Plastic waste into fuel: a new form of recycling?

April 24, 2012

A few startups believe the answer to both the world's waste issues and oil concerns can be solved with plastic. Plastic waste, that is. "There's no lack of plastic waste," John Bordynuik, CEO and president of JBI inc. told PlasticsToday. "It seems to increase every day." And only about 7% of plastic waste in the U.S. is recycled each year, according to the Environmental Protection Agency.

Companies like JBI Inc. hope to increase that number by converting plastic waste into fuel.

JBI transforms unsorted, unwashed plastic waste into sulphur fuel without the need for refinement. The company's patent pending Plastic2Oil (P2O) process is a commercially viable, proprietary process designed to help solve some of the country's plastic waste recycling challenges.

The P2O process accepts a wide range of difficult-to-recycle, unwashed, unsorted, mixed plastic waste that isn't normally accepted into a recycler.

"We actually take the worst of the worst when it comes to unrecyclable, unwashed plastics," Bordynuik said. "It doesn't matter whether it has dirt or food residue on it."

Thousands of pounds of water bottles, bags, and other plastic packaging go into a processor, where they're melted together and then vaporized and formed into fuel. This waste comes from landfills across the U.S.

JBI processors are permitted to operate at 4000 lb/hr, however, they are currently operating at 2000 lb/hr. The company expects to operate both processors at 4000 lb/hr, once it receives approval on its amended Solid Waste Permit from the New York Department of Environmental Conservation.

By effectively doubling the plastic feedstock throughput from 2000 lb/hr per processor to 4000 lb/hr, the company should double the amount of fuel output each P2O processor can produce, he said.

"We believe this sets us apart from other plastic into fuel conversion technologies," Bordynuik said.  "JBI Inc. is the first company to successfully move from a pilot plant to a multiple processor, full production plant within the industry."

Still, it hasn't been a smooth ride for the company. Earlier this year, JBI was accused by the Securities and Exchange Commission of misrepresentation of the actual value of JBI's assets in order to raise more funds.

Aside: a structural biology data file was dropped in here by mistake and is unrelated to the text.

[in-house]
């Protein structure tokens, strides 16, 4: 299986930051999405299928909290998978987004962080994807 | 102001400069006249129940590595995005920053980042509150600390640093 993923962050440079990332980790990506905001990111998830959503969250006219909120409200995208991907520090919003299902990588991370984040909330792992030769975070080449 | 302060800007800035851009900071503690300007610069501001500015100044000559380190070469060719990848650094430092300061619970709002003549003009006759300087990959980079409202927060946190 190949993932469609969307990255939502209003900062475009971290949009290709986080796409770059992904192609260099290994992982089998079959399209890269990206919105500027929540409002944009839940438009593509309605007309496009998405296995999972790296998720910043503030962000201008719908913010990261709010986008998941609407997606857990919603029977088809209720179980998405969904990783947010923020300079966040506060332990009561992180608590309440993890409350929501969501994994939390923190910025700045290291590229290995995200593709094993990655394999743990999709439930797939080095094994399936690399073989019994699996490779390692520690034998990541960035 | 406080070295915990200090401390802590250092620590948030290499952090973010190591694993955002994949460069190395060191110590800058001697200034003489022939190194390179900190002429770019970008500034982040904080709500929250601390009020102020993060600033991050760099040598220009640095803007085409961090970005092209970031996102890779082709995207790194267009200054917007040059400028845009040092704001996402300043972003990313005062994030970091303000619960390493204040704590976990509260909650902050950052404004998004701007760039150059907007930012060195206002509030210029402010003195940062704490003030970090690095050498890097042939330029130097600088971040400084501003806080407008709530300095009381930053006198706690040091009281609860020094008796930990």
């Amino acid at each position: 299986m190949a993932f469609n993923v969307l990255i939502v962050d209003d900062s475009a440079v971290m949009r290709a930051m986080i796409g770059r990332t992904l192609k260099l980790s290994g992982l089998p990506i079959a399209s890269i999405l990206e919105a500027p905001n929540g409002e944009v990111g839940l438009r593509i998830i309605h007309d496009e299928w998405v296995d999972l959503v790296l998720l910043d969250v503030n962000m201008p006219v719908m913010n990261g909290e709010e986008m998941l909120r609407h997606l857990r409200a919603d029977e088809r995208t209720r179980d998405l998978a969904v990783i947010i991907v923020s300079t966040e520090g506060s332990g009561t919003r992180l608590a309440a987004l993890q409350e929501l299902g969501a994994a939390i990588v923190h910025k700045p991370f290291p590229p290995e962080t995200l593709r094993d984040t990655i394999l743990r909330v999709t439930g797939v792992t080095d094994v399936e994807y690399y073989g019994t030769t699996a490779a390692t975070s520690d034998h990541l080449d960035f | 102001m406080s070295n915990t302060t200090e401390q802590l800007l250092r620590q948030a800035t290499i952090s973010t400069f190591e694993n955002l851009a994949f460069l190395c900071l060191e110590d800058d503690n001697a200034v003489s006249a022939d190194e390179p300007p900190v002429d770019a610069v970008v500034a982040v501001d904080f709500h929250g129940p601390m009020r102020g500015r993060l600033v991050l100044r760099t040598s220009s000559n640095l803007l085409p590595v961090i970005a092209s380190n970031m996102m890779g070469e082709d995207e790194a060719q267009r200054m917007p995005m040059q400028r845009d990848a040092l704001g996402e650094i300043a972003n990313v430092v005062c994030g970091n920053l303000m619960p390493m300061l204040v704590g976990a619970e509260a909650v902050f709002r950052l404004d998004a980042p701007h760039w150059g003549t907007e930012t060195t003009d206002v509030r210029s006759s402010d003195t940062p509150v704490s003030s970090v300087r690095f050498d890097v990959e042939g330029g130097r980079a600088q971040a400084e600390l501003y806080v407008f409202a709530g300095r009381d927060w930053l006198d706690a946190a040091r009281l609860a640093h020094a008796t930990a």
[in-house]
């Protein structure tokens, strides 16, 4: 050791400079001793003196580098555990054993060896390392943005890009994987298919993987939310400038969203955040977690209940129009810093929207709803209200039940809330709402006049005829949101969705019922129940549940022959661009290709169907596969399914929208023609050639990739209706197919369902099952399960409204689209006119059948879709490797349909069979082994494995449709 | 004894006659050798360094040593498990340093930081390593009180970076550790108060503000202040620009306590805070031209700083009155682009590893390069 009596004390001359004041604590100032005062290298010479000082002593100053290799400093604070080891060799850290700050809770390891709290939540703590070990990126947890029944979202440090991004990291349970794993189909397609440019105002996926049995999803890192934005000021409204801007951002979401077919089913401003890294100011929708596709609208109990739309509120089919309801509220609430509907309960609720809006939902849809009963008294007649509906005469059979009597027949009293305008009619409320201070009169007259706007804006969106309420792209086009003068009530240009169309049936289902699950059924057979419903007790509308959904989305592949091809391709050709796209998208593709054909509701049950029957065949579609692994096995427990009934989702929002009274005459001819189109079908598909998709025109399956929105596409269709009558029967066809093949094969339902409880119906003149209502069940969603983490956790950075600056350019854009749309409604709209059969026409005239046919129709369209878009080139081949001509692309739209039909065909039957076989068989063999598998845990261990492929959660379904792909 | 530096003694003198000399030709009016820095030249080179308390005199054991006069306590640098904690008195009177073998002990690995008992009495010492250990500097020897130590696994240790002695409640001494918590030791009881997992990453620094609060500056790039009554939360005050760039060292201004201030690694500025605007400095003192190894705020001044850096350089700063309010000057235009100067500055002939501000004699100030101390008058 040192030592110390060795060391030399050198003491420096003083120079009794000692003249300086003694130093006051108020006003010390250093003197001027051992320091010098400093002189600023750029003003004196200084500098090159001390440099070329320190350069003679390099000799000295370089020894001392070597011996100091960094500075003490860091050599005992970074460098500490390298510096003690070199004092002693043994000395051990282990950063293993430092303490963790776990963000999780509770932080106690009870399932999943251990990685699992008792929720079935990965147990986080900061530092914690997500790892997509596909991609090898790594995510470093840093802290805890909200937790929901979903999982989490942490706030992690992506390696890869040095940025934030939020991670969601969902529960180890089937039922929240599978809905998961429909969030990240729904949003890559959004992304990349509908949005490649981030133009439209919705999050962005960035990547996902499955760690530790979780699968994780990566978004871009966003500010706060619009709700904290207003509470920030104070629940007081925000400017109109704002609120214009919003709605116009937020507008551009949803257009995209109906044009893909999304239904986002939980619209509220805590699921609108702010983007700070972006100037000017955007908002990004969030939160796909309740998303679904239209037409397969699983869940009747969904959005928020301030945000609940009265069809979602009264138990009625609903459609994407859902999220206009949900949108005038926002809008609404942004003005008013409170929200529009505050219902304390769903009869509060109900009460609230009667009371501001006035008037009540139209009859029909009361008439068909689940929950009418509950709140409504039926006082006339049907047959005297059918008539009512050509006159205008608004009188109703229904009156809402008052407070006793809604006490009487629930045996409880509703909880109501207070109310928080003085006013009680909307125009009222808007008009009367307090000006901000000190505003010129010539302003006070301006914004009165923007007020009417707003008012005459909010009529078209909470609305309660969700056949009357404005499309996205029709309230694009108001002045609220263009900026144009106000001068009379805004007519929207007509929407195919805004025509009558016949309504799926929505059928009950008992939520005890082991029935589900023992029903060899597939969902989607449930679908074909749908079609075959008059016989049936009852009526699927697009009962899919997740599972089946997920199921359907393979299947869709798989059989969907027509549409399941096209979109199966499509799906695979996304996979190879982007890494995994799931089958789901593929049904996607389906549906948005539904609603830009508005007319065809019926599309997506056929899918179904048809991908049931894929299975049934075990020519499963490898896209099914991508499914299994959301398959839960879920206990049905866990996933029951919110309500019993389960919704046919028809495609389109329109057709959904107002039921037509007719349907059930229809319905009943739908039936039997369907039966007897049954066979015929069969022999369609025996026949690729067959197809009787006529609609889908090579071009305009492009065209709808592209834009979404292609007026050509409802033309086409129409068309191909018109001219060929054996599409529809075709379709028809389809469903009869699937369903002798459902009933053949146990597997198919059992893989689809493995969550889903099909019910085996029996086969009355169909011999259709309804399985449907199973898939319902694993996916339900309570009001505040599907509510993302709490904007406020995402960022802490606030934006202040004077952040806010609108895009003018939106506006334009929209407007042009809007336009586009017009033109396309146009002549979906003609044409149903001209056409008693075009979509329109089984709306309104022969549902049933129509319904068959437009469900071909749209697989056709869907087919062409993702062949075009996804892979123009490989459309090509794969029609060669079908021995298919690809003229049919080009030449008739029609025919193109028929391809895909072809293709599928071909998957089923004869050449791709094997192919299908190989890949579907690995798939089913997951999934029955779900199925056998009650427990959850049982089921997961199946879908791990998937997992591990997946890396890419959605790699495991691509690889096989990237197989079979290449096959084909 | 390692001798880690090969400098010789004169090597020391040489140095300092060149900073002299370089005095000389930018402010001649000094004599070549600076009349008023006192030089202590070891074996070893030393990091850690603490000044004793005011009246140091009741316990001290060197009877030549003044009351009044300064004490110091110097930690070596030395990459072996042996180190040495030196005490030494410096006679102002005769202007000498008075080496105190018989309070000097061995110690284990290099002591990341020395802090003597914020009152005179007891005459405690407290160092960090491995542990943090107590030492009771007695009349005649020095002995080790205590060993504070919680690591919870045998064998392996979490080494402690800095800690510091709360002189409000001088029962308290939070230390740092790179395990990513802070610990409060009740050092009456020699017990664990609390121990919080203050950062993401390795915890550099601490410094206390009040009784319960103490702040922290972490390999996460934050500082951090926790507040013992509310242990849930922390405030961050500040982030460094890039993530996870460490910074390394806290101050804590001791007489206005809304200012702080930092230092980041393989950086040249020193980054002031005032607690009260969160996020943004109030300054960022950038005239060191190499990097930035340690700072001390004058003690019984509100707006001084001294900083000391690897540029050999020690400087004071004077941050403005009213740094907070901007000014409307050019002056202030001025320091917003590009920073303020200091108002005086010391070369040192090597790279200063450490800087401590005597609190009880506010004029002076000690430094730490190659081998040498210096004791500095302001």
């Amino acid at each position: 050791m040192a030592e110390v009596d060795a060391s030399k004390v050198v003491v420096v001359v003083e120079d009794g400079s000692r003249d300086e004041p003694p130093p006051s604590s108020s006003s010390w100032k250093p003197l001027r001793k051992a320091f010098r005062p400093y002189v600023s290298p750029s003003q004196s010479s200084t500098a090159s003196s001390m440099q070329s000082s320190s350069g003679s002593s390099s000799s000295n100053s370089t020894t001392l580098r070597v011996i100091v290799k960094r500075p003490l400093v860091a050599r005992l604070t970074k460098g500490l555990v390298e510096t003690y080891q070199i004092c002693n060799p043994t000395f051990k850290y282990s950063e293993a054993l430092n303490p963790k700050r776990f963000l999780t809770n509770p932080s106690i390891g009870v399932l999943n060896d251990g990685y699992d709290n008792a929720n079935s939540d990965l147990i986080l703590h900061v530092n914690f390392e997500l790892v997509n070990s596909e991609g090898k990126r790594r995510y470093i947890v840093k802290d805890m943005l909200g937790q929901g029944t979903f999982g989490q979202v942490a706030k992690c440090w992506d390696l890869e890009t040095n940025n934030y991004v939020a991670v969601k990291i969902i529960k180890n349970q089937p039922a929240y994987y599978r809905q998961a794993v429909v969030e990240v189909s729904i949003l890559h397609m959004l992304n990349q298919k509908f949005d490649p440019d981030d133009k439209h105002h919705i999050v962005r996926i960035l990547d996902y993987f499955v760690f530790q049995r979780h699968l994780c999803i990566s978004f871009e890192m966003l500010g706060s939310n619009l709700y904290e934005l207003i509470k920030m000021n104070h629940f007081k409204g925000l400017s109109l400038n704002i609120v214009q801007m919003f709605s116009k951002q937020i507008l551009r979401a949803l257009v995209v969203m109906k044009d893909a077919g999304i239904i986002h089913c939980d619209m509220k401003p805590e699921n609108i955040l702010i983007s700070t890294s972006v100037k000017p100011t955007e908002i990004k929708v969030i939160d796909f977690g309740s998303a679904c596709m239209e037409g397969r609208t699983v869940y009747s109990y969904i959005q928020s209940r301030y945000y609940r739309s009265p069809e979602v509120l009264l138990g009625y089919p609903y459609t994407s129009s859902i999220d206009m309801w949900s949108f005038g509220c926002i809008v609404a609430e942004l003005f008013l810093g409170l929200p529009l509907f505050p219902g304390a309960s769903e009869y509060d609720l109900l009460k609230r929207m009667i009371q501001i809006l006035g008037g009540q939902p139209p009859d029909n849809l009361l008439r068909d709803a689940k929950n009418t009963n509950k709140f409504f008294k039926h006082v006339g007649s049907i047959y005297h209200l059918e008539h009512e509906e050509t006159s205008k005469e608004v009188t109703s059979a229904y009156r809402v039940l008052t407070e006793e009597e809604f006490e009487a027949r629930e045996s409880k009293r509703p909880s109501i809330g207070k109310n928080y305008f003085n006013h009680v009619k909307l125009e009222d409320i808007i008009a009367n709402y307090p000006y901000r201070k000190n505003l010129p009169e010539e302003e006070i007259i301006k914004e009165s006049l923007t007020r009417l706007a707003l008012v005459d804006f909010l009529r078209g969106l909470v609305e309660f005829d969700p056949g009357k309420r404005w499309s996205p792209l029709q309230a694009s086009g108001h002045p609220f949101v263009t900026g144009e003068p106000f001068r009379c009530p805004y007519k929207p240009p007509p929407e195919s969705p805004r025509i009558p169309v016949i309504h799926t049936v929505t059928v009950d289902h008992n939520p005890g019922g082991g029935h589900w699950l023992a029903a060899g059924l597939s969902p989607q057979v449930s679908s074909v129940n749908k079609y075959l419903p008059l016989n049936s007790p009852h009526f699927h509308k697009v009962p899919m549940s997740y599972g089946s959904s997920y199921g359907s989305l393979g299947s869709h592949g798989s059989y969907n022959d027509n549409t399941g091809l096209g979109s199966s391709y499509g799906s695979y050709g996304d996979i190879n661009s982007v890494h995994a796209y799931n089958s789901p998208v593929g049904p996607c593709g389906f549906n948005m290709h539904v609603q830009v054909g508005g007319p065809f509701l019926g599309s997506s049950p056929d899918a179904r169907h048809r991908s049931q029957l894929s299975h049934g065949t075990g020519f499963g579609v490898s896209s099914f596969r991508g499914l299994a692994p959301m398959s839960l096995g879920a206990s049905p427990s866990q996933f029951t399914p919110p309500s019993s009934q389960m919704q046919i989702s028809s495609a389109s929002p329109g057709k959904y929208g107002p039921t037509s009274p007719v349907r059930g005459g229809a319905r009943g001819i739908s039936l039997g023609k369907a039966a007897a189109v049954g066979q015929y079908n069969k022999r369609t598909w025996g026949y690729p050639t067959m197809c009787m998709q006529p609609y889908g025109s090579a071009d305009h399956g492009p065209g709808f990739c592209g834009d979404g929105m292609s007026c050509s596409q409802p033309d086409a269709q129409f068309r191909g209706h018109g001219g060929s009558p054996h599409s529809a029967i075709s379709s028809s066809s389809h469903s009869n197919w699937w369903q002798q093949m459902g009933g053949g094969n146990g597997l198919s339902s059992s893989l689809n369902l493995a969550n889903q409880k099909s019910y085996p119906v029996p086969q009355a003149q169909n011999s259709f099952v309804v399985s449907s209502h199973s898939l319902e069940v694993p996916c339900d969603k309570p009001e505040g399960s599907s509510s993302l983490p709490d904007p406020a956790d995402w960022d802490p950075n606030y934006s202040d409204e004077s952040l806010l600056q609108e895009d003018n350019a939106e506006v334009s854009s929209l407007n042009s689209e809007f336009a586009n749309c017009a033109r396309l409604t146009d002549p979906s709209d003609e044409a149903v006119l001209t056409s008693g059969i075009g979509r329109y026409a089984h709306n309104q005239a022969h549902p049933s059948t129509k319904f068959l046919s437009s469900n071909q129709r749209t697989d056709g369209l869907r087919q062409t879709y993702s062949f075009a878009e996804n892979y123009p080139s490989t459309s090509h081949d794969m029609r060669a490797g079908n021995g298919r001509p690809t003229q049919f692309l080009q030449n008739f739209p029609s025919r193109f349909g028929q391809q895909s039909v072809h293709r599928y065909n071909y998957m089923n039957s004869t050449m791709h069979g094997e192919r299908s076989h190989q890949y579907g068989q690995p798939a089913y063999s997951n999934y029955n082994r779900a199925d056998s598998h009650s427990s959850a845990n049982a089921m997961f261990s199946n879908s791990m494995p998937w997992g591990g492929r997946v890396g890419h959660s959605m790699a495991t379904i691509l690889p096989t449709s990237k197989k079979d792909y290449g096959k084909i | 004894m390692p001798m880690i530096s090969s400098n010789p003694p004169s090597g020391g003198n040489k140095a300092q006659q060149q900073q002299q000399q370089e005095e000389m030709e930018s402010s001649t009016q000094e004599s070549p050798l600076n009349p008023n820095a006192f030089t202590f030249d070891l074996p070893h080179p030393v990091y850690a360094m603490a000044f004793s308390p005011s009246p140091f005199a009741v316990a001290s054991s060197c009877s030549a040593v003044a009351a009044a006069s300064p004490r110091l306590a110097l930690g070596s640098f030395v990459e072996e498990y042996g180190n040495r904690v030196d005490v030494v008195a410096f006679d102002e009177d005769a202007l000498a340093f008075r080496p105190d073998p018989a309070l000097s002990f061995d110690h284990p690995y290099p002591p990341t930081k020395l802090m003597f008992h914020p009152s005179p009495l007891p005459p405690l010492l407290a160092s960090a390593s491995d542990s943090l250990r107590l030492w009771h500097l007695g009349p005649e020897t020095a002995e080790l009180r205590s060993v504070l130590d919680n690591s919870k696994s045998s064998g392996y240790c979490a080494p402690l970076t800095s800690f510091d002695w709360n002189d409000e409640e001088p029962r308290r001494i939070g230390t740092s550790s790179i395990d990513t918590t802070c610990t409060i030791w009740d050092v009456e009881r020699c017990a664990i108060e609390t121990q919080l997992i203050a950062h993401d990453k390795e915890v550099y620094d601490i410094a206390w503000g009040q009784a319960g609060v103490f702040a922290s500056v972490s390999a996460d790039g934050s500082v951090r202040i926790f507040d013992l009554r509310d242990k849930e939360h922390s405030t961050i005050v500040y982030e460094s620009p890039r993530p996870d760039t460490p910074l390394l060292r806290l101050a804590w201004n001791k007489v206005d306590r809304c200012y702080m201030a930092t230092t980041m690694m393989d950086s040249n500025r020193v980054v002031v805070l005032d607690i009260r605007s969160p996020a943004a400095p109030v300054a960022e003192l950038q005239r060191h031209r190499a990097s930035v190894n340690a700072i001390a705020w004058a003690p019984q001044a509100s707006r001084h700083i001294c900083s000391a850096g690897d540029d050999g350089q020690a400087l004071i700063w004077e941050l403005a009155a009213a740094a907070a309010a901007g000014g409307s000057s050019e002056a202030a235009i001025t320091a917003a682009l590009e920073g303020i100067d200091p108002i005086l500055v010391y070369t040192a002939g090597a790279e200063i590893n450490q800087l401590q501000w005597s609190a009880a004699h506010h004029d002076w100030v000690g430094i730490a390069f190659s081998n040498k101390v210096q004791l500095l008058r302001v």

The company said in a statement that it, "looks forward to vigorously defending itself in court, where the company believes it will prevail on the merits. The allegations in the complaint concern legacy accounting issues that have since been corrected."

New study: environmental and economic analysis of emerging plastics conversion technologies

The American Chemistry Council (ACC) recently released a study that stated emerging new technologies designed to convert waste into fuels or raw materials can offer environmental benefits and cost savings over landfill disposal.

The study, sponsored by ACC's plastics division and conducted by RTI International, examined two types of advanced conversion technologies: gasification and pyrolysis. The study looked at gasification technology that accepts all municipal solid waste (MSW), including non-recycled plastics, and pyrolysis that handles non-recycled plastics only.

When compared to landfill disposal, RTI found that gasification of MSW saves 6.5 to 13 million Btu per ton and 0.3 to 0.6 tons of carbon equivalent emissions per ton. Similarly, pyrolysis, which converts plastics to oil or gas, saves 1.8 to 3.6 million Btu per ton and 0.15 to 0.25 tons of carbon equivalent per ton over landfill disposal. 

"This study is the latest in a growing body of information showing that many of the things we've viewed as waste actually have tremendous potential as energy resources," said Steve Russell, vp of plastics for ACC. "As a complement to a robust recycling infrastructure, conversion technologies offer environmental benefits and cost savings over traditional waste disposal processes."

In the study, RTI reported having identified 41 advanced conversion technology facilities that are under development or undergoing demonstration in North America that that will accept MSW or non-recycled plastics as feedstocks. These waste conversion technologies are expected to become much more attractive in North America in the next five to ten years, according to the ACC.

Recycling of mixed dirty plastic and rubber waste

Polyflow is another waste-to-energy company with a distinct set of goals: to reduce the country's dependence on foreign crude oil, the diversion of plastic and rubber waste from landfills, and the creation of jobs in the emerging waste-to-energy field.

Polyflow utilizes a patented process that converts hard-to-recycle plastic and rubber waste into transportation fuel and aromatics, the building blocks of polymer and rubber manufacturing.

The technology accepts all types of mixed and contaminated polymer and rubber waste with emphasis on plastic types 3-7, tires, and carpet.

"At Polyflow, we believe our energy recovery technology is a legitimate game-changer in this era of rising energy prices and reduced landfill capacity," said Polyflow CEO Jay Schabel. "Our process provides an end-of-life solution."

Polyflow's initial facility utilizing a patented waste-to-energy conversion process is scheduled to come online later this year in northeast Ohio.

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